The debate then turned to address how race is not a category but singles out biological inheritability. It is genetically carried and ‘in the blood’.

The same kind of language is used to describe some portions of the working class such as vermin and breeding, implying a tainted blood line. This, Ben argues, differs from old snobbery. Historically the English under-class were seen as ‘darker’.

Why is it useful to discuss the ideas that are chavs as racism?

Politically it is really helpful. The so called chav and the immigrant are set up in opposition to each other and therefore to use the same lens to talk about them is analytically quite useful. Both have lots of things that are in common but they are placed against each other.

However, while recognising the process that is going on with chavs – what is distinctive about it is the social and political function. It helps us to see what the similar processes are.

What are the political functions of racism?

The debate turned to address how the political discourse regarding refugees and asylum seekers was turned on its head during the course of the 1990s. Why did the government feel as though they needed to turn public opinion against asylum seekers at this time? Was it fiscal implications? Public opinion was then behind asylum seekers. Now, we see that media representations depict a very different position on asylum seekers and claims to be representing public opinion.

It is therefore useful to trace the different uses of racism: in government, as a nation building project and by members of the public.

There are different configurations of racism: the language of the bogus asylum seeker, social rights and entitlements, chav discourse, the notion of the undeserving poor. They all place people outside the community of worth.

This also coincides with the rise of the worker citizen. It is very clear in immigration and critical to EU mobility. It is important to use the same lens to look at the ‘chav’ and the migrant. This is not about the policy relevance but about the inherent racism within the liberal project. Liberalism and racism reinforce each other and it is good to embarrass liberalism.

However the debate then turned to address whether we can separate the analytical and the political. And if we are using this lens only to be political is that a good a reason to see things in this way?

It was argued that the political lens is important when critiquing liberalism. The ideology we inhabit: you can’t pull the analytical and political apart.

Is may be helpful to think about different forms of racism however it must be born in mind that the content may be different but the process and mechanism is the same.

We should be interested in the making of racism, rather than the qualities of the people who are being made.

Xeno –racism

Race is something that is made and therefore having different ‘types’ is not useful. One of the challenges of racism is the different hierarchies of being.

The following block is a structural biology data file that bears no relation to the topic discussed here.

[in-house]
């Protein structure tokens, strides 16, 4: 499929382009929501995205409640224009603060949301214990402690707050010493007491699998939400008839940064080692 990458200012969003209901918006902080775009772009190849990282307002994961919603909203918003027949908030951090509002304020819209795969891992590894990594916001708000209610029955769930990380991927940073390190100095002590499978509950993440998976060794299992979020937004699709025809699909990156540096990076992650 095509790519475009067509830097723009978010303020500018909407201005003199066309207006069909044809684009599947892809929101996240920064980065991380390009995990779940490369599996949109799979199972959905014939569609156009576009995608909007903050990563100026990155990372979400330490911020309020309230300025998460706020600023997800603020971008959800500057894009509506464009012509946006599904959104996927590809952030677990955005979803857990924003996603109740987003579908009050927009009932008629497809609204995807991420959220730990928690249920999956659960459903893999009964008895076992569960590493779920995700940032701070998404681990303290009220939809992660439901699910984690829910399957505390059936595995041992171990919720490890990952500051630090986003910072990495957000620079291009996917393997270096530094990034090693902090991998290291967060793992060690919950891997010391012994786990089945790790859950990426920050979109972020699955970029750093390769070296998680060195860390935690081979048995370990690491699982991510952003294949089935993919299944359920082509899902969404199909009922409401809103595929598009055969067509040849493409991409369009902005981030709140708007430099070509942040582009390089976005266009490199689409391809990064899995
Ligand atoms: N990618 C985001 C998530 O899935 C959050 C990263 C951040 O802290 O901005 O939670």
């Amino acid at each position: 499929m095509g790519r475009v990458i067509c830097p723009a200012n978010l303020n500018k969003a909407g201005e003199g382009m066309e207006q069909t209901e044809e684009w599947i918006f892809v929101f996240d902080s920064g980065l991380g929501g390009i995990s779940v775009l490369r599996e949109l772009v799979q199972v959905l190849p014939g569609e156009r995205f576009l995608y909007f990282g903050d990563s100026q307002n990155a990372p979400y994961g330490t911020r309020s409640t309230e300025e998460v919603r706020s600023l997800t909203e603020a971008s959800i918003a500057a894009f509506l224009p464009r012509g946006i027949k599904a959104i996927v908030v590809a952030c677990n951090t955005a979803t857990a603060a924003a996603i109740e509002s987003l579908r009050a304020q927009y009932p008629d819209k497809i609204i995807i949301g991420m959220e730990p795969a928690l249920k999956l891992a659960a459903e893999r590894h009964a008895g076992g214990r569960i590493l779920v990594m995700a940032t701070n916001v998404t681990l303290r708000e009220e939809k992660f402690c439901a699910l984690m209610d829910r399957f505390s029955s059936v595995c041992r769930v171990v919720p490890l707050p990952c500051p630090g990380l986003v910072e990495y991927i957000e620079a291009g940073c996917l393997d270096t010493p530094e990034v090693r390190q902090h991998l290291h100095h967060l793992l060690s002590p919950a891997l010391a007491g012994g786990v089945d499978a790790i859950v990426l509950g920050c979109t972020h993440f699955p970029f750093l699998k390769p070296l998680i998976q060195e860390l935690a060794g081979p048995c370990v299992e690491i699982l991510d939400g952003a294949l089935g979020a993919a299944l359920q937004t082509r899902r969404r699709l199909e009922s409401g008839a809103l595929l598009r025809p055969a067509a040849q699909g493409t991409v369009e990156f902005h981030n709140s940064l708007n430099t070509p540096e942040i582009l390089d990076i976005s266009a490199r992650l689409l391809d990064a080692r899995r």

Therefore when addressing xeno-racism is it difficult to answer whether it is worse or better than previous racism? If we follow this line of though perhaps it would be best if we we don’t put too much weight on this category. Racism mutates and perhaps at this particular socio-political moment, xeno-racism is potentially the most useful way to look at racism.

Two aspects of racism

It was posited whether it would be useful to see two aspects: the content and the political. The content would include a continuum with other ‘outgroups’ for example the nature of the negative stereotypes that may not be that different from class. There is then the political aspect for example, gender. This does have political function.

Perhaps we could build a definition around both these things?

The idea of the worker citizen then returned again to the debate because it works for gender and class and race and ability. However this is not in terms of political process. They have the same political function at the meta level.

There is something about the liberal self and the way that it is imagined. White, able-bodied, independent, self managed, property owner as the norm: this is helpful in thinking about the content of the political function of race.


What are the ethical implications of this? Where does the ethical come into this discussion?

Ethics might be helpful because racism was seen to be about colour and therefore most people think they are not affected by it. Once we posit that people are denigrated on the basis of many different characteristics we can open out an understanding of what is going on. There is an appropriation of stereotypes in different situations.

Thinking about the ethical implications will also lead us to question the terms that we use and the ways that we help to reproduce these sorts of knowledges.

Reduction to a body is very helpful and brings certain vulnerabilities into focus.